UK banking giant HSBC has announced it is to keep its headquarters in London.
Concerns about stricter UK regulations led Europe's biggest bank to launch a review into whether to move elsewhere, with Hong Kong seen as the most likely alternative.
But the bank said it had decided unanimously against the move and that London "offered the best outcome for our customers and shareholders".
The decision was seen as a vote of confidence for the UK.
The bank has had its headquarters in the UK since 1993 but makes most of its money overseas, and Asia accounts for the majority of its profit.
Douglas Flint, the chairman of HSBC, told the Today programme: "London offered the best of both worlds for us. HSBC at its heart is a bank focused on trade and investment flows.
"The UK is one of the most globally connected economies in the world with a fantastic regulatory system and legal system and immense experience in dealing with international affairs," Mr Flint said.
"The government's made very clear its commitment to ensuring that that UK remains a leading international financial centre ... We've ended up with the best of both worlds - a pivot to Asia led from London."
HSBC is understood to have paid about £30m to advisors to help it reach the decision to remain based in London.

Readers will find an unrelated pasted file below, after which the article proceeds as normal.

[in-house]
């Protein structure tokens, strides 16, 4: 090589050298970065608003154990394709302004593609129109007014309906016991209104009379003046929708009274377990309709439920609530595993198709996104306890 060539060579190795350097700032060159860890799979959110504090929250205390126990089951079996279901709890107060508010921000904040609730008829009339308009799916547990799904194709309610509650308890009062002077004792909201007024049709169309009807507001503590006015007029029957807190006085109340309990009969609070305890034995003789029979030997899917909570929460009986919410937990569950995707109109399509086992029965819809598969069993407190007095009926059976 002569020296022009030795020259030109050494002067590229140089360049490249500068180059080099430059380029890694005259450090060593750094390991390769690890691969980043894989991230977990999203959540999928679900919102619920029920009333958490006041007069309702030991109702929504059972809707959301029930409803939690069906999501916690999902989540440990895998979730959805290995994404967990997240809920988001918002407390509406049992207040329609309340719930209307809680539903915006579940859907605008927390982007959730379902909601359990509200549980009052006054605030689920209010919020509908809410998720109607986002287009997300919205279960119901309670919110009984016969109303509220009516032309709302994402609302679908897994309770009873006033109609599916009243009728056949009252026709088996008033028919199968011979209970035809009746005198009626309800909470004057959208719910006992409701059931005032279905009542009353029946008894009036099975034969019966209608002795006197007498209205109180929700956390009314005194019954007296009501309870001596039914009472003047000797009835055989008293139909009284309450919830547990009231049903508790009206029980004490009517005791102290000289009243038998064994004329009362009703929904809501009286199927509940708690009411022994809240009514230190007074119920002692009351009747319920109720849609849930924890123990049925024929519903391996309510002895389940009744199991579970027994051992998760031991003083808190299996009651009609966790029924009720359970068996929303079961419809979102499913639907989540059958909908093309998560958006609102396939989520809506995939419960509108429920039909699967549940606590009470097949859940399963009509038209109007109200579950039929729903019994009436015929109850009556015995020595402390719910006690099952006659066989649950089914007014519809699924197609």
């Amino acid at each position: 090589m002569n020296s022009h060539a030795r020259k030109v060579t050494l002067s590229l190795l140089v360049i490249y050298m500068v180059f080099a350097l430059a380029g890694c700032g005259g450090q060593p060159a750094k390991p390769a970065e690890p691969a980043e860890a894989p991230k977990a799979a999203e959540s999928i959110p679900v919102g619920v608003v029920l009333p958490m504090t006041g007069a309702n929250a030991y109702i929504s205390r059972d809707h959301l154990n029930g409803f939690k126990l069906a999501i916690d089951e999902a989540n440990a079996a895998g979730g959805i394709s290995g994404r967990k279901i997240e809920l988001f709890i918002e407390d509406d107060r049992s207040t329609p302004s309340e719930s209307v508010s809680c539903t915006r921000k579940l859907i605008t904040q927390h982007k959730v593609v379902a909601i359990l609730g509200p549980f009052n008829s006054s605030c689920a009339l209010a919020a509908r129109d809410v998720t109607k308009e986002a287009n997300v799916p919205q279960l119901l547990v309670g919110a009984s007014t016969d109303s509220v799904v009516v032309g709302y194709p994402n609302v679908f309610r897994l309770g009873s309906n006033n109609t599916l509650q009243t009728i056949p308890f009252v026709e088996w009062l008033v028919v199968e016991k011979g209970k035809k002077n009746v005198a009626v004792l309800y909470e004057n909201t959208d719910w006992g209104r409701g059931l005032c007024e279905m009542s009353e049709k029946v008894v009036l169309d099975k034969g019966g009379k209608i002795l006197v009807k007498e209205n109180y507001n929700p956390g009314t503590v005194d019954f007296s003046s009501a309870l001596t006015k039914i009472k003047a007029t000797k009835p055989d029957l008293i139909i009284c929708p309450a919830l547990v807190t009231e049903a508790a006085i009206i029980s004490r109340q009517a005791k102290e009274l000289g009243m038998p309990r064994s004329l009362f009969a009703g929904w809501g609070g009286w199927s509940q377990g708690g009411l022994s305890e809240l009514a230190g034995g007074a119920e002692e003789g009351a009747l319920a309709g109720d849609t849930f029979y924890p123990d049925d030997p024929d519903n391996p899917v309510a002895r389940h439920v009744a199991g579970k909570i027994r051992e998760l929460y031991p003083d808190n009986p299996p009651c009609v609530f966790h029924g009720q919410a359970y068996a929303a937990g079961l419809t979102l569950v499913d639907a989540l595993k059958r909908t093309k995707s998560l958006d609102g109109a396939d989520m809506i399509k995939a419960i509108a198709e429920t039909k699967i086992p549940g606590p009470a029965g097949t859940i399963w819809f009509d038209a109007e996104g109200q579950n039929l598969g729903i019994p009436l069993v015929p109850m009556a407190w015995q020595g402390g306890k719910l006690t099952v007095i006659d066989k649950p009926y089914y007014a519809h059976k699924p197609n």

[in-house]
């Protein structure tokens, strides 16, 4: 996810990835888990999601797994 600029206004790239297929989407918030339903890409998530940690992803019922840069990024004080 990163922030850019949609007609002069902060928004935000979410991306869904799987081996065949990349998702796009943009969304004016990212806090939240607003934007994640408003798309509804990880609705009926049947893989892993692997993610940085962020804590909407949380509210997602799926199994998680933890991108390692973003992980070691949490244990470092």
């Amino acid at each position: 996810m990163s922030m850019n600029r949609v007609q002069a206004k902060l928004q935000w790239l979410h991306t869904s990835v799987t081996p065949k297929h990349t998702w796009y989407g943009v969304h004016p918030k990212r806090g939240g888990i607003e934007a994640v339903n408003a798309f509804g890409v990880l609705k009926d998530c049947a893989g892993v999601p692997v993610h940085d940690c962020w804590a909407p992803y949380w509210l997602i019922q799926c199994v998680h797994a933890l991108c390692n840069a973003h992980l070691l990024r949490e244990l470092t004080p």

HSBC shares rose 1.1% in afternoon trading in London to 445.3p, but have fallen 17% this year. The bank's Kong Hong-listed shares closed 4% higher on Monday.
However, analysts at Investec said HSBC's decision was "regrettable" because it faced tighter regulations and the cost of the UK bank levy.
"We see HSBC's announcement as a missed opportunity," said Investec analyst Ian Gordon.
HSBC had been paying £1bn a year through the UK banking levy before the government changed the tax last year.
Mr Flint said "it was important that there was a change in the scope of the levy".
"A levy based on an international balance sheet was a disincentive for a global group, and we made that point ever since the start of the levy. It was good to see that the scope of the levy changed to being a domestic impost, and that was important," the HSBC chairman said.
However, Mr Flint denied that HSBC had forced the government's hand in changing the banking levy.
"We had no negotiation with the government. The government was well aware of our view, and indeed the view of many other people who commented upon it, but there certainly was no pressure put, or negotiation."
He added that the regulatory regime had "not been softened".
HSBC's decision was based on "a generational view" and not on "short-term dynamics", Mr Flint said.
"It [the decision to stay] was based on a very thoughtful perspective on how economics will play out over the next 20 [to] 25 years," he said.
HSBC said that London had an "internationally respected regulatory framework and legal system" and added that it also was "home to a large pool of highly skilled, international talent".
It was therefore "ideally positioned to be the home base for a global financial institution such as HSBC".
Part of the review was considering whether the increased regulation of the banking industry in the UK - in particular the increased tax burden - warranted moving elsewhere.
But in the last Budget, the Chancellor George Osborne introduced a gradual reduction in the bank levy on balance sheets - a move which particularly affected HSBC, because of its large balance sheet.
In 2014 it paid £750m of the £1.9bn raised by the government through that particular tax.